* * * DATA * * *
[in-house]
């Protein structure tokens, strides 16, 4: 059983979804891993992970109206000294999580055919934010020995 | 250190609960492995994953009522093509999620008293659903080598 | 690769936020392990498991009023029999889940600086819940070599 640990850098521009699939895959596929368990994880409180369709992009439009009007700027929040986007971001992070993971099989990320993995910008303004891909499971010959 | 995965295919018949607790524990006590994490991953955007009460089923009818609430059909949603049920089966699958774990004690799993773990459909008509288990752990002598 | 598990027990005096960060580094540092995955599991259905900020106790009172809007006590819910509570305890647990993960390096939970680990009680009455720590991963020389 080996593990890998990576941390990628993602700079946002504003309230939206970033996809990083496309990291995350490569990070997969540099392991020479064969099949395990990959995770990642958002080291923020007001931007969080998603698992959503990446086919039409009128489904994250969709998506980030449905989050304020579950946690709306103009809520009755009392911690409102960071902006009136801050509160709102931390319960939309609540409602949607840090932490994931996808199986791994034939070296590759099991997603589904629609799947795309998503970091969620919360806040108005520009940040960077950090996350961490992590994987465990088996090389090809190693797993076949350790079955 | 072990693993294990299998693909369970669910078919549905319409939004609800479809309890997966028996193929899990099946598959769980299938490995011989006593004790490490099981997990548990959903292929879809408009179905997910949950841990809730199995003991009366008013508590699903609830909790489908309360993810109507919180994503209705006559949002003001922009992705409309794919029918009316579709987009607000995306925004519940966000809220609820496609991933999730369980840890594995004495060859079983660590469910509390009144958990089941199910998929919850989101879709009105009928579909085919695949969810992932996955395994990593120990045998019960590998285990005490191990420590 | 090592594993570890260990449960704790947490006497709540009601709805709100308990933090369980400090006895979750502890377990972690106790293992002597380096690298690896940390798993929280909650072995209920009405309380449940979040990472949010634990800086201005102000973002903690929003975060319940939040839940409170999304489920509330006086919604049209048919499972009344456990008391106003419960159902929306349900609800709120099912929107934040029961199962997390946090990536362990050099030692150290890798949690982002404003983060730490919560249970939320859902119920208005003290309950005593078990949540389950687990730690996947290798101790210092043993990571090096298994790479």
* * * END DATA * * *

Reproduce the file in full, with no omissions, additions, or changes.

[in-house]
């Protein structure tokens, strides 16, 4: 059983979804891993992970109206000294999580055919934010020995 | 250190609960492995994953009522093509999620008293659903080598 | 690769936020392990498991009023029999889940600086819940070599 640990850098521009699939895959596929368990994880409180369709992009439009009007700027929040986007971001992070993971099989990320993995910008303004891909499971010959 | 995965295919018949607790524990006590994490991953955007009460089923009818609430059909949603049920089966699958774990004690799993773990459909008509288990752990002598 | 598990027990005096960060580094540092995955599991259905900020106790009172809007006590819910509570305890647990993960390096939970680990009680009455720590991963020389 080996593990890998990576941390990628993602700079946002504003309230939206970033996809990083496309990291995350490569990070997969540099392991020479064969099949395990990959995770990642958002080291923020007001931007969080998603698992959503990446086919039409009128489904994250969709998506980030449905989050304020579950946690709306103009809520009755009392911690409102960071902006009136801050509160709102931390319960939309609540409602949607840090932490994931996808199986791994034939070296590759099991997603589904629609799947795309998503970091969620919360806040108005520009940040960077950090996350961490992590994987465990088996090389090809190693797993076949350790079955 | 072990693993294990299998693909369970669910078919549905319409939004609800479809309890997966028996193929899990099946598959769980299938490995011989006593004790490490099981997990548990959903292929879809408009179905997910949950841990809730199995003991009366008013508590699903609830909790489908309360993810109507919180994503209705006559949002003001922009992705409309794919029918009316579709987009607000995306925004519940966000809220609820496609991933999730369980840890594995004495060859079983660590469910509390009144958990089941199910998929919850989101879709009105009928579909085919695949969810992932996955395994990593120990045998019960590998285990005490191990420590 | 090592594993570890260990449960704790947490006497709540009601709805709100308990933090369980400090006895979750502890377990972690106790293992002597380096690298690896940390798993929280909650072995209920009405309380449940979040990472949010634990800086201005102000973002903690929003975060319940939040839940409170999304489920509330006086919604049209048919499972009344456990008391106003419960159902929306349900609800709120099912929107934040029961199962997390946090990536362990050099030692150290890798949690982002404003983060730490919560249970939320859902119920208005003290309950005593078990949540389950687990730690996947290798101790210092043993990571090096298994790479």